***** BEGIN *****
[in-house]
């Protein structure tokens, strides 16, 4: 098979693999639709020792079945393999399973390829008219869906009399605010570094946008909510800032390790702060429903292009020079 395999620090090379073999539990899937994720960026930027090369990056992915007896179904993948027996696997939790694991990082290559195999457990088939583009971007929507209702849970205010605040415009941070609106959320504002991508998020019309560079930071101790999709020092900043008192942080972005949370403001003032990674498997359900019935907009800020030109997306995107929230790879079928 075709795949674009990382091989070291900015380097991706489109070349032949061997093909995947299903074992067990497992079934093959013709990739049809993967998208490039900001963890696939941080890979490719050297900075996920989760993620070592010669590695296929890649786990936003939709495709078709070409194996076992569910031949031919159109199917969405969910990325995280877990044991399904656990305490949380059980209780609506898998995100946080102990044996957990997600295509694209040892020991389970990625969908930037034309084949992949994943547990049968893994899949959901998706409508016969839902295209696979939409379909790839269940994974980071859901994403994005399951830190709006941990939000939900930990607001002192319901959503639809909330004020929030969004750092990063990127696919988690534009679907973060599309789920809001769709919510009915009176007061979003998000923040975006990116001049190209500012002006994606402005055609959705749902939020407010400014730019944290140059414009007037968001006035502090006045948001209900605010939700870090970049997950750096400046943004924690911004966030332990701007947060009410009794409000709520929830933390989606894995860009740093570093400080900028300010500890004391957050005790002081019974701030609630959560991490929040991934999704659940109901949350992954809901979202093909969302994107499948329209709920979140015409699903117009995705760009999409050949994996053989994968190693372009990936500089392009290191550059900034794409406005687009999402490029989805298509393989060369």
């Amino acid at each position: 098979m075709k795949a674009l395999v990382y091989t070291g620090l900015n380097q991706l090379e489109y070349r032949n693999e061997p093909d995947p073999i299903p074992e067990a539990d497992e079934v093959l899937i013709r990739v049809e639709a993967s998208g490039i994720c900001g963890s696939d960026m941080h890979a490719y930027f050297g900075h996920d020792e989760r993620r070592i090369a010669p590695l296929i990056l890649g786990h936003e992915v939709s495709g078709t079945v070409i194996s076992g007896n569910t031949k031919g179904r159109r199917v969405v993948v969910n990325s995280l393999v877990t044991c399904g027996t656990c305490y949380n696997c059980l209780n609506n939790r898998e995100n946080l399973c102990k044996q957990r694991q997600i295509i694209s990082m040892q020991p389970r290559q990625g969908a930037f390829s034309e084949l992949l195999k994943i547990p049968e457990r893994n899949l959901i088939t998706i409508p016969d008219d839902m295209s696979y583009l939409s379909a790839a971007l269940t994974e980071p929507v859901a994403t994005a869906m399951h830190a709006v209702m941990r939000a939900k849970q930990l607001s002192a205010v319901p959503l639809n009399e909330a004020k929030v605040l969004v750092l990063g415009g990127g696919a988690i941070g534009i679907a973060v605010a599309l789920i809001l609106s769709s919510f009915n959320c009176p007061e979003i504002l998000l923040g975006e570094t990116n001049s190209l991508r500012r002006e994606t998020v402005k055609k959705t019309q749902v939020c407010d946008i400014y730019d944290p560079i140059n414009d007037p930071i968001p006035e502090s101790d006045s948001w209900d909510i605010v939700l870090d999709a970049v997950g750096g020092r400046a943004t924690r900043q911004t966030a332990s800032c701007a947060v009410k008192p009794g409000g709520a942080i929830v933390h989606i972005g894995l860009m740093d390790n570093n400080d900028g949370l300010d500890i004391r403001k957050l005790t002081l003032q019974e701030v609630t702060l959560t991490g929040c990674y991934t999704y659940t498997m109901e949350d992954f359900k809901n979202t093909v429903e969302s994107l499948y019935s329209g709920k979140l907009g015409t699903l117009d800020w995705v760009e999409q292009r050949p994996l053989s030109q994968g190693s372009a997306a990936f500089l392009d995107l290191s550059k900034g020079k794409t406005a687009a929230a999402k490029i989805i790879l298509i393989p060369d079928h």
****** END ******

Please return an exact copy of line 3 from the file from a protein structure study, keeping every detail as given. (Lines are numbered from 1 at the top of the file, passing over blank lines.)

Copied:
């Amino acid at each position: 098979m075709k795949a674009l395999v990382y091989t070291g620090l900015n380097q991706l090379e489109y070349r032949n693999e061997p093909d995947p073999i299903p074992e067990a539990d497992e079934v093959l899937i013709r990739v049809e639709a993967s998208g490039i994720c900001g963890s696939d960026m941080h890979a490719y930027f050297g900075h996920d020792e989760r993620r070592i090369a010669p590695l296929i990056l890649g786990h936003e992915v939709s495709g078709t079945v070409i194996s076992g007896n569910t031949k031919g179904r159109r199917v969405v993948v969910n990325s995280l393999v877990t044991c399904g027996t656990c305490y949380n696997c059980l209780n609506n939790r898998e995100n946080l399973c102990k044996q957990r694991q997600i295509i694209s990082m040892q020991p389970r290559q990625g969908a930037f390829s034309e084949l992949l195999k994943i547990p049968e457990r893994n899949l959901i088939t998706i409508p016969d008219d839902m295209s696979y583009l939409s379909a790839a971007l269940t994974e980071p929507v859901a994403t994005a869906m399951h830190a709006v209702m941990r939000a939900k849970q930990l607001s002192a205010v319901p959503l639809n009399e909330a004020k929030v605040l969004v750092l990063g415009g990127g696919a988690i941070g534009i679907a973060v605010a599309l789920i809001l609106s769709s919510f009915n959320c009176p007061e979003i504002l998000l923040g975006e570094t990116n001049s190209l991508r500012r002006e994606t998020v402005k055609k959705t019309q749902v939020c407010d946008i400014y730019d944290p560079i140059n414009d007037p930071i968001p006035e502090s101790d006045s948001w209900d909510i605010v939700l870090d999709a970049v997950g750096g020092r400046a943004t924690r900043q911004t966030a332990s800032c701007a947060v009410k008192p009794g409000g709520a942080i929830v933390h989606i972005g894995l860009m740093d390790n570093n400080d900028g949370l300010d500890i004391r403001k957050l005790t002081l003032q019974e701030v609630t702060l959560t991490g929040c990674y991934t999704y659940t498997m109901e949350d992954f359900k809901n979202t093909v429903e969302s994107l499948y019935s329209g709920k979140l907009g015409t699903l117009d800020w995705v760009e999409q292009r050949p994996l053989s030109q994968g190693s372009a997306a990936f500089l392009d995107l290191s550059k900034g020079k794409t406005a687009a929230a999402k490029i989805i790879l298509i393989p060369d079928h």